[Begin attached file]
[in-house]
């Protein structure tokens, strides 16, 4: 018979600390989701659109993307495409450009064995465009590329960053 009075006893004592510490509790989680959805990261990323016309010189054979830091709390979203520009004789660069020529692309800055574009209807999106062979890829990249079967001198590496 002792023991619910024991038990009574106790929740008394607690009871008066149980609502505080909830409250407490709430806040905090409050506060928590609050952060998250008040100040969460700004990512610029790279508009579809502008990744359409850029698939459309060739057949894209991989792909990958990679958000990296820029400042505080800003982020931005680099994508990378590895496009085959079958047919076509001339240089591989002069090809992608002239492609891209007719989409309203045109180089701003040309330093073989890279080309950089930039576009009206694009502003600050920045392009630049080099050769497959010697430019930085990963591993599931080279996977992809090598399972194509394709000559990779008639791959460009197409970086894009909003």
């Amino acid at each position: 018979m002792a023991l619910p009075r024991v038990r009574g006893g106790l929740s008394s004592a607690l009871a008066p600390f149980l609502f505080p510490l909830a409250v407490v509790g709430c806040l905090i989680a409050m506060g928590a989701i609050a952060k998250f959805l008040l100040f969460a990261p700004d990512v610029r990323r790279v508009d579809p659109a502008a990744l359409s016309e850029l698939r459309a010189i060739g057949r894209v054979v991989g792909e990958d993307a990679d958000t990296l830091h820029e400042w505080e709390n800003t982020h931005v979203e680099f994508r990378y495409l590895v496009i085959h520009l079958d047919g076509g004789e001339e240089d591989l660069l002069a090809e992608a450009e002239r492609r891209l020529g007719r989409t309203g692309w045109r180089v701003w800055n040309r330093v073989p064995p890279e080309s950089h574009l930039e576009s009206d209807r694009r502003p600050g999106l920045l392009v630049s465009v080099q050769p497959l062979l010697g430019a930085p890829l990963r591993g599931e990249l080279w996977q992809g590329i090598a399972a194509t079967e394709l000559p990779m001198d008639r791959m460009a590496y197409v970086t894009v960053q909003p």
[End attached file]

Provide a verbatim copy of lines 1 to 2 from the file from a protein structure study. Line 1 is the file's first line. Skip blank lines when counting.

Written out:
[in-house]
């Protein structure tokens, strides 16, 4: 018979600390989701659109993307495409450009064995465009590329960053 009075006893004592510490509790989680959805990261990323016309010189054979830091709390979203520009004789660069020529692309800055574009209807999106062979890829990249079967001198590496 002792023991619910024991038990009574106790929740008394607690009871008066149980609502505080909830409250407490709430806040905090409050506060928590609050952060998250008040100040969460700004990512610029790279508009579809502008990744359409850029698939459309060739057949894209991989792909990958990679958000990296820029400042505080800003982020931005680099994508990378590895496009085959079958047919076509001339240089591989002069090809992608002239492609891209007719989409309203045109180089701003040309330093073989890279080309950089930039576009009206694009502003600050920045392009630049080099050769497959010697430019930085990963591993599931080279996977992809090598399972194509394709000559990779008639791959460009197409970086894009909003």